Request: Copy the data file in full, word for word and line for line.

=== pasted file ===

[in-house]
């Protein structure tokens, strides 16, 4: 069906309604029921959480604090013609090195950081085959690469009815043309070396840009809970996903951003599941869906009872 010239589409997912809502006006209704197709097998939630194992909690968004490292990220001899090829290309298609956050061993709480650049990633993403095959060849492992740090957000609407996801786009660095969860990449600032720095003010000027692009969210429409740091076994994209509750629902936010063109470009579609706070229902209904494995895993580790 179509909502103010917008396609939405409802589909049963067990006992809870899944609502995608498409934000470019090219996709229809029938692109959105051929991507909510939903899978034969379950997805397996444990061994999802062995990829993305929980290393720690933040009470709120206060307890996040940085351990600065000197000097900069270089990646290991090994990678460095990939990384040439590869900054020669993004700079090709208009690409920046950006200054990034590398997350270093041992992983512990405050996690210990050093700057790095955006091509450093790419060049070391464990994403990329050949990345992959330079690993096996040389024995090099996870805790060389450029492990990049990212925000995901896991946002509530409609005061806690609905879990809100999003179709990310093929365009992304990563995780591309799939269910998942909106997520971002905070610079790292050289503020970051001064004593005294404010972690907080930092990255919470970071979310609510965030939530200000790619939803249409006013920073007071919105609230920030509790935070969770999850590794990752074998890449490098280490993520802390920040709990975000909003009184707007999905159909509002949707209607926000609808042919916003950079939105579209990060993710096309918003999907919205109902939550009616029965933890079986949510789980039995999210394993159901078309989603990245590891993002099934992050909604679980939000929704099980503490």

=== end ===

[in-house]
């Protein structure tokens, strides 16, 4: 069906309604029921959480604090013609090195950081085959690469009815043309070396840009809970996903951003599941869906009872 010239589409997912809502006006209704197709097998939630194992909690968004490292990220001899090829290309298609956050061993709480650049990633993403095959060849492992740090957000609407996801786009660095969860990449600032720095003010000027692009969210429409740091076994994209509750629902936010063109470009579609706070229902209904494995895993580790 179509909502103010917008396609939405409802589909049963067990006992809870899944609502995608498409934000470019090219996709229809029938692109959105051929991507909510939903899978034969379950997805397996444990061994999802062995990829993305929980290393720690933040009470709120206060307890996040940085351990600065000197000097900069270089990646290991090994990678460095990939990384040439590869900054020669993004700079090709208009690409920046950006200054990034590398997350270093041992992983512990405050996690210990050093700057790095955006091509450093790419060049070391464990994403990329050949990345992959330079690993096996040389024995090099996870805790060389450029492990990049990212925000995901896991946002509530409609005061806690609905879990809100999003179709990310093929365009992304990563995780591309799939269910998942909106997520971002905070610079790292050289503020970051001064004593005294404010972690907080930092990255919470970071979310609510965030939530200000790619939803249409006013920073007071919105609230920030509790935070969770999850590794990752074998890449490098280490993520802390920040709990975000909003009184707007999905159909509002949707209607926000609808042919916003950079939105579209990060993710096309918003999907919205109902939550009616029965933890079986949510789980039995999210394993159901078309989603990245590891993002099934992050909604679980939000929704099980503490």